Despite my rather small sampling size of classes in Florence, I am going to break down the major differences and similarities in my experience at an art school in Florence versus an art school in America. Here in Italy I have completed Watercolor and Sketchbooking Florence, and am currently in Street Photography.
First and foremost is the art of course. In Florence, the classes have focused on the masters of art, the likes of Leonardo da Vinci, Michelangelo, and Filippo Brunelleschi (designer of the Duomo). Though, the sketch-booking class focused on observational drawing just as a traditional drawing class in the states, the Watercolor class on the other hand, consisted of a number of copies. A copy is reproducing a masterpiece generally created by one of the artists I previously stated.
Something that is on every college student’s mind. The grading system for both of my classes was very similar to any class I have taken in the past. Because art is very subjective, a major emphasis was placed on effort.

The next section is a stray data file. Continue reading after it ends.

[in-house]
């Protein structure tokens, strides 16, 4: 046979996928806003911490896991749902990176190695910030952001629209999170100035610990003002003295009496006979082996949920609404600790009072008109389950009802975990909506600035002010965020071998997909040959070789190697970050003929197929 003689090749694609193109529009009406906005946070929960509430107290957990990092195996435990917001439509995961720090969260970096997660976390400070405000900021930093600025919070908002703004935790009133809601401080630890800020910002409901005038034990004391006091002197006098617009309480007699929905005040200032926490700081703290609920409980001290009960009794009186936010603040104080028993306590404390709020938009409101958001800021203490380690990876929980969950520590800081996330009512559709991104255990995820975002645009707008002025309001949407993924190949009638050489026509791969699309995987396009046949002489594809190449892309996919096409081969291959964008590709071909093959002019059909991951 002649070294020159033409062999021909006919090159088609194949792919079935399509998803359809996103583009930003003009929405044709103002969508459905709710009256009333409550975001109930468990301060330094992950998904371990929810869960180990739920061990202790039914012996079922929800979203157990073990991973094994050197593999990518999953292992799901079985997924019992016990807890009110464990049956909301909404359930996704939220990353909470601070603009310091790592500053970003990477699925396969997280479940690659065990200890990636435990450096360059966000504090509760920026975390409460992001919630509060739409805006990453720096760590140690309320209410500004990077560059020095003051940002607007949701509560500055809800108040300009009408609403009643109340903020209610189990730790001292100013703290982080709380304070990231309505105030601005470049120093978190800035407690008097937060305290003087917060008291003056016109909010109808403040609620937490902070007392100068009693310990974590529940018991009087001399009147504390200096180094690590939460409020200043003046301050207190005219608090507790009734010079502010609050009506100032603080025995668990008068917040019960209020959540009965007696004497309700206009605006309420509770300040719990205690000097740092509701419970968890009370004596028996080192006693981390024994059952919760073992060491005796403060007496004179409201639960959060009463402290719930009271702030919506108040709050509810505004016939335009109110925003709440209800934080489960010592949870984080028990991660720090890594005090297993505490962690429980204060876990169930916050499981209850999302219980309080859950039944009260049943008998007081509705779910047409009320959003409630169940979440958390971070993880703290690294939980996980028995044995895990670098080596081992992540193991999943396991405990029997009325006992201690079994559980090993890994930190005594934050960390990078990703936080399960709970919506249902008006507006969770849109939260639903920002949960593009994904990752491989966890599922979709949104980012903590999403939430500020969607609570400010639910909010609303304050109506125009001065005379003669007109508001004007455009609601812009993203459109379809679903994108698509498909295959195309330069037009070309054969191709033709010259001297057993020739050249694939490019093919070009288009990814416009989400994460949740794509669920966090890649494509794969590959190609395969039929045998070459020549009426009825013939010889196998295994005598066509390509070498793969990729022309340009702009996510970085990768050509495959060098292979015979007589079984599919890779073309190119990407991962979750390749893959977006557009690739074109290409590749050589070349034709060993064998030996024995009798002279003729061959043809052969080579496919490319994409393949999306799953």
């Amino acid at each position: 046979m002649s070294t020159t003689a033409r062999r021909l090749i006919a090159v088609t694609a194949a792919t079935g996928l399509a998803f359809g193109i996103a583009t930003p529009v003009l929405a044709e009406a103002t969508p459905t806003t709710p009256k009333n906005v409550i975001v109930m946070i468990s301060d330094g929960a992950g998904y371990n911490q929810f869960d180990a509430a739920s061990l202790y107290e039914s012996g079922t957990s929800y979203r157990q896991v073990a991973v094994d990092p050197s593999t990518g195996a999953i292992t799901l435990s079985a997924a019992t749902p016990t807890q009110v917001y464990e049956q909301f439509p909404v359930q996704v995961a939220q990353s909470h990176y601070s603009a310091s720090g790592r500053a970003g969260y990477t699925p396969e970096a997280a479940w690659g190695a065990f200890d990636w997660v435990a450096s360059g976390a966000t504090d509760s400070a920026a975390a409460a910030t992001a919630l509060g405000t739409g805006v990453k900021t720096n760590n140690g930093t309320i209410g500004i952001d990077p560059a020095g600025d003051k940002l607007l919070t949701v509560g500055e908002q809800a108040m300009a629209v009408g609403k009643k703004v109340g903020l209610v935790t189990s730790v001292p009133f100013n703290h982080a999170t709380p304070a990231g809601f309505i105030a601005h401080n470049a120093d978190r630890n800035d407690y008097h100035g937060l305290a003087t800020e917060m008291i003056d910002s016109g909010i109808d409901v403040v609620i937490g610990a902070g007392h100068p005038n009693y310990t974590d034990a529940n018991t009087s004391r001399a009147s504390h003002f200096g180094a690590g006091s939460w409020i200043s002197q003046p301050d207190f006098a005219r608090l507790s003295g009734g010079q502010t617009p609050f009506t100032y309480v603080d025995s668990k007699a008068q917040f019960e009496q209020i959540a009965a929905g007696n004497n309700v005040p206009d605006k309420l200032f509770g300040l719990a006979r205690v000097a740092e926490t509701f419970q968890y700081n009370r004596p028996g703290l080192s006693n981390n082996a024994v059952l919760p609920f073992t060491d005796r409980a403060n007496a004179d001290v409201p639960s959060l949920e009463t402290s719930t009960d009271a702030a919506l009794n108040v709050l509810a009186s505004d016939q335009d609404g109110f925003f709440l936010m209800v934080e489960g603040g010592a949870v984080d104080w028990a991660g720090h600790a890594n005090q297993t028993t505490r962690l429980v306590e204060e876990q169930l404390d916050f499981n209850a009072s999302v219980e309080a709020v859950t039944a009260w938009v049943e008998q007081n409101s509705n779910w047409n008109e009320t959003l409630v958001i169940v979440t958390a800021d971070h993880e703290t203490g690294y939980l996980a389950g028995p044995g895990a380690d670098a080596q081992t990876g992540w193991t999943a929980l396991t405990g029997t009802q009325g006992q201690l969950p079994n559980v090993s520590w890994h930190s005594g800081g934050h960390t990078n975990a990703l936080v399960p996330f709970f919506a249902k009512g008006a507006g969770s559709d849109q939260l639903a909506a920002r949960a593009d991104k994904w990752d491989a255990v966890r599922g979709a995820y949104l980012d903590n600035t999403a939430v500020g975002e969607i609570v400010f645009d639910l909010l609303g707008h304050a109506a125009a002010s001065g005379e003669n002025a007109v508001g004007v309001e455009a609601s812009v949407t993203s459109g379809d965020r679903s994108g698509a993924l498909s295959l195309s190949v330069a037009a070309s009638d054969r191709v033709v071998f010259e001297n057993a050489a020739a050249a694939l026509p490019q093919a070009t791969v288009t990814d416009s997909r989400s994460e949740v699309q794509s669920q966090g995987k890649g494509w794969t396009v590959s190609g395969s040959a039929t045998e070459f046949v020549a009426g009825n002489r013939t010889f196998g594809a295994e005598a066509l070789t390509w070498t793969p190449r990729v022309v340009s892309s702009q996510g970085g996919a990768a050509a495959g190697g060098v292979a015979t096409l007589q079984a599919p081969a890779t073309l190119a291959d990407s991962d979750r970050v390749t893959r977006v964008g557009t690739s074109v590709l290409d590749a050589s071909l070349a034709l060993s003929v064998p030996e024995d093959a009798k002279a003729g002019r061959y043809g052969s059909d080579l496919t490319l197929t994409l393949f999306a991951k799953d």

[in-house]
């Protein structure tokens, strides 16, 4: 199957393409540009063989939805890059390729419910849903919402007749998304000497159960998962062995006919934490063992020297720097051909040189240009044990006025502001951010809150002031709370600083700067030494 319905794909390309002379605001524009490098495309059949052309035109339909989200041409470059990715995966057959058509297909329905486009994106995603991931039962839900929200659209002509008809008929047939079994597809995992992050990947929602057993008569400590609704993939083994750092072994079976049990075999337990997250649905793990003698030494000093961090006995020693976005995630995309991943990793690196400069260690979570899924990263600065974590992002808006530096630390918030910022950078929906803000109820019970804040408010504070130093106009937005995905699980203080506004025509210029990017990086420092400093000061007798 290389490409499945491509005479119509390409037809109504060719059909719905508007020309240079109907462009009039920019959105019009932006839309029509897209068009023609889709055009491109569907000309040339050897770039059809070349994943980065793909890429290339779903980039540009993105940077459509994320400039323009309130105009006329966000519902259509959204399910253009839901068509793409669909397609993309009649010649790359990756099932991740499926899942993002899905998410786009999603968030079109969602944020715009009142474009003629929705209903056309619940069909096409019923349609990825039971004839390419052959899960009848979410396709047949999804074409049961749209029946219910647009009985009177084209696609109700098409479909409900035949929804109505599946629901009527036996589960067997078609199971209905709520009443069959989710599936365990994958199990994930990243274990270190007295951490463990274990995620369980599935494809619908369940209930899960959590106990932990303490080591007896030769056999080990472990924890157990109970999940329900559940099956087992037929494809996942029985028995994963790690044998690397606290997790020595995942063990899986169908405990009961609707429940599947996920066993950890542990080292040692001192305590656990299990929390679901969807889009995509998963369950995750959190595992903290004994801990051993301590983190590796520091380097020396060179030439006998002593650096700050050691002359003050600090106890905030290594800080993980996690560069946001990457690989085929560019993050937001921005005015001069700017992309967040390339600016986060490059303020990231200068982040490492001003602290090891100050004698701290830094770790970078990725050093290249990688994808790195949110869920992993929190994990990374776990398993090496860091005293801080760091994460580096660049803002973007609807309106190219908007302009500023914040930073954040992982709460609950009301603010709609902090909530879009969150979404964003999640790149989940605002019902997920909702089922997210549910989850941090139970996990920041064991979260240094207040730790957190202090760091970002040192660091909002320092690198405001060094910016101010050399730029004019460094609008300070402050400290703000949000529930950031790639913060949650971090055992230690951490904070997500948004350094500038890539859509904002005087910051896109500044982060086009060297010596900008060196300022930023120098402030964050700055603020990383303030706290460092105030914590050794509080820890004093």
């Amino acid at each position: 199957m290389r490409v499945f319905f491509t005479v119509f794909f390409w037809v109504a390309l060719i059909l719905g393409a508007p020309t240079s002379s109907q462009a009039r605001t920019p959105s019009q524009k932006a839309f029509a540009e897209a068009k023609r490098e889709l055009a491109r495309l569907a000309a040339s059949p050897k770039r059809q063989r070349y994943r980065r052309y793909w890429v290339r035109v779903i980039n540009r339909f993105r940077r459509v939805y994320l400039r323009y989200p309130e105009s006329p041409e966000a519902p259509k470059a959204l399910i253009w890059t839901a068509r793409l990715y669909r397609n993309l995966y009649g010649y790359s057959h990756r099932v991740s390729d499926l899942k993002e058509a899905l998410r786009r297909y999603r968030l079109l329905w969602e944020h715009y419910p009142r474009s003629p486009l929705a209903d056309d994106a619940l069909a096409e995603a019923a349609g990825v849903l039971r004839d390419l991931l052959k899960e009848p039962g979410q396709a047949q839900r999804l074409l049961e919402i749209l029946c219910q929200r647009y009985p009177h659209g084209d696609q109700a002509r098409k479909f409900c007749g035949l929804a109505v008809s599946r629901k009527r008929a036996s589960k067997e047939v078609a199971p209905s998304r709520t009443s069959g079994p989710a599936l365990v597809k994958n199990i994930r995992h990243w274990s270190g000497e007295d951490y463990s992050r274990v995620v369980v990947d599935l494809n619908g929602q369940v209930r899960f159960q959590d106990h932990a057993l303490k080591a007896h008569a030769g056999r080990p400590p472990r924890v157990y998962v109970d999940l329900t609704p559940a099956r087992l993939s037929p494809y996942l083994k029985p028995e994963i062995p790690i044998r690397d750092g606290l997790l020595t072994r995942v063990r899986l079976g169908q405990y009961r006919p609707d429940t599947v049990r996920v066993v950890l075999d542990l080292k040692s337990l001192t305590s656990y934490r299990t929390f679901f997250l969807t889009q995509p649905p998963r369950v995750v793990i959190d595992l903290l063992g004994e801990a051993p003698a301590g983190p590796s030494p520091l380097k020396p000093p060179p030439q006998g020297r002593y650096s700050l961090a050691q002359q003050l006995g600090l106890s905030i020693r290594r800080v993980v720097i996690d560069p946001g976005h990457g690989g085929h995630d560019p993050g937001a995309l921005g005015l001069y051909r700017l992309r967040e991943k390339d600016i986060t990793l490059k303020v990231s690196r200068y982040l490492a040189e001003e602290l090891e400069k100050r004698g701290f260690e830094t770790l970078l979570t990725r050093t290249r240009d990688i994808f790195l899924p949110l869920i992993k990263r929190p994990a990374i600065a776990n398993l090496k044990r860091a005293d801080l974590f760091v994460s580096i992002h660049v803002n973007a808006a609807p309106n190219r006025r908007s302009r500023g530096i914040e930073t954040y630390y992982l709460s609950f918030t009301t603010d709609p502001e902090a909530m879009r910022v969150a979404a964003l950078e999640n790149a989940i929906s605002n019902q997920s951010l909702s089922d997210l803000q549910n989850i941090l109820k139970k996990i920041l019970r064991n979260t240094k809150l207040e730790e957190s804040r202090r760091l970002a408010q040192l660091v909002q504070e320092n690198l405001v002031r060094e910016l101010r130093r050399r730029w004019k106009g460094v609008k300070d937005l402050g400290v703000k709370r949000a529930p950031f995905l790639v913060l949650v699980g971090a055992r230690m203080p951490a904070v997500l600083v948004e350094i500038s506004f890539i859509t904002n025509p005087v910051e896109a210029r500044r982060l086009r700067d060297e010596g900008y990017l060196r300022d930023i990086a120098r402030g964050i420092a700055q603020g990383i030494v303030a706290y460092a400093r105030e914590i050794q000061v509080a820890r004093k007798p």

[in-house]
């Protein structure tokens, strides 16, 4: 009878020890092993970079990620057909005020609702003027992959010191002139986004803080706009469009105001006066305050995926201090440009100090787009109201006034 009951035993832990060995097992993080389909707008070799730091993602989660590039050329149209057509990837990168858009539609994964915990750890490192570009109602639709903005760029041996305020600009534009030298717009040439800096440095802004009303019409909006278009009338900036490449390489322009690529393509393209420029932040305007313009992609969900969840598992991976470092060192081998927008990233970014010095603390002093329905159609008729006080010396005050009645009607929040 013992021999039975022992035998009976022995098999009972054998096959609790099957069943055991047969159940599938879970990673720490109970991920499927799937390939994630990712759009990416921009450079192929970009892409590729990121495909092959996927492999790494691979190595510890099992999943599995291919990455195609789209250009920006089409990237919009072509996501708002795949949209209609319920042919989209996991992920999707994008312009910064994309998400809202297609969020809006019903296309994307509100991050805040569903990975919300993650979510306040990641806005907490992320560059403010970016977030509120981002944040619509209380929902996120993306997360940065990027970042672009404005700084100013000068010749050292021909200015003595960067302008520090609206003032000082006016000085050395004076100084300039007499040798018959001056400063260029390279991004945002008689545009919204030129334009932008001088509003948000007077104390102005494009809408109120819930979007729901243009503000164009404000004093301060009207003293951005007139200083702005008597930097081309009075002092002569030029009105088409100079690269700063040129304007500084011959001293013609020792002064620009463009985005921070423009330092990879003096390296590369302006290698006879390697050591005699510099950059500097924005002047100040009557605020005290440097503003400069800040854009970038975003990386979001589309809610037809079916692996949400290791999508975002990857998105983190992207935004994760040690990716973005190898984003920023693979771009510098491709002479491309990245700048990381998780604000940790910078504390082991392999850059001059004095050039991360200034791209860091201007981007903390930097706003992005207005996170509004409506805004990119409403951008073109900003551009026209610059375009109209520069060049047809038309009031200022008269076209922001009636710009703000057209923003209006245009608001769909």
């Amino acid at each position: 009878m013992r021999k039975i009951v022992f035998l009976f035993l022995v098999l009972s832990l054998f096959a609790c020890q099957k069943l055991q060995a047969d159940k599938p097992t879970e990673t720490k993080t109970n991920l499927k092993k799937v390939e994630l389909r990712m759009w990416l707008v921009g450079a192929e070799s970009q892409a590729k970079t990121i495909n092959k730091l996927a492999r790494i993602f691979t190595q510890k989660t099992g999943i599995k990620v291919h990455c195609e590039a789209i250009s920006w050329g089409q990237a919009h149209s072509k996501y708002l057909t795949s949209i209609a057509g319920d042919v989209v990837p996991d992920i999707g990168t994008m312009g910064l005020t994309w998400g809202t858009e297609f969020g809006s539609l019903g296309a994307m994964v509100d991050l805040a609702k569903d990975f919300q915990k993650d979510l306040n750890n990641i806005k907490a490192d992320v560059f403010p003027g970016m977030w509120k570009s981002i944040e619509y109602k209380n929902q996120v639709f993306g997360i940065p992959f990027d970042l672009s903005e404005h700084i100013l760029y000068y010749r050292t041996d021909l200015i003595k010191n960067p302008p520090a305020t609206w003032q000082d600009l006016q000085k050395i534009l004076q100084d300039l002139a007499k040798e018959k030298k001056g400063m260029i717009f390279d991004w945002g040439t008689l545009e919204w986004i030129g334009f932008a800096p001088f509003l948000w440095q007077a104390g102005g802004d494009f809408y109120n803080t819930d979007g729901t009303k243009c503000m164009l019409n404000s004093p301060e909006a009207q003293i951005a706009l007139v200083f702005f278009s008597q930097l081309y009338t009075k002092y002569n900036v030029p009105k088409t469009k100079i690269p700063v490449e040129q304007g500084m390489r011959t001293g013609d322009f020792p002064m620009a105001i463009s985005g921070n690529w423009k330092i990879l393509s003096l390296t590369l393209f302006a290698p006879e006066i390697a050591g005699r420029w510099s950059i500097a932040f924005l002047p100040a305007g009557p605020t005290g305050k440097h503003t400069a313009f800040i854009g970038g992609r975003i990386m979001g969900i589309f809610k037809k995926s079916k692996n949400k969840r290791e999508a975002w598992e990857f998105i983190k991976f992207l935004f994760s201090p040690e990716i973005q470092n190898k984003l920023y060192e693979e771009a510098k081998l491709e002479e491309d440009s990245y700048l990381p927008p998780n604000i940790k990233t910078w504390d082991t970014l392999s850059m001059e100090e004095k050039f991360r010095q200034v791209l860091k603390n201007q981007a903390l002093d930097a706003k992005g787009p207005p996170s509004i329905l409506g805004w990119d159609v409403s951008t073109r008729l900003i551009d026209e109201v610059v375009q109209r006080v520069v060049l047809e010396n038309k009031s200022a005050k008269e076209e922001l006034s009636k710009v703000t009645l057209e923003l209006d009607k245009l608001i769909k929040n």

The university buildings are embedded into the streets of the city. What the classrooms lack in size, they make up for, ten fold, in the intricate architectural details. I am not sure what secret cleaning solution the Italy is hiding from us, but for an art room there is no sharpie on the tables, paint on the walls or even pencil shavings on the ground.
The environment has been truly inspiring. The classes have focused on the students getting out of the classroom and experiencing the culture of the city. Especially in an infamous city such as Florence, it would be easy to get caught up in all of the cliché sight seeing spots. However, the teachers have pushed us to explore more obscure places that still are incredible works of art. I am anticipating this to be the case for the Street Photography class I started recently in which I plan on seeing Florence through a new lens.
Cole is a current student at University of Michigan – Ann Arbor studying at Florence University of the Arts in Italy during the Summer 2016 term.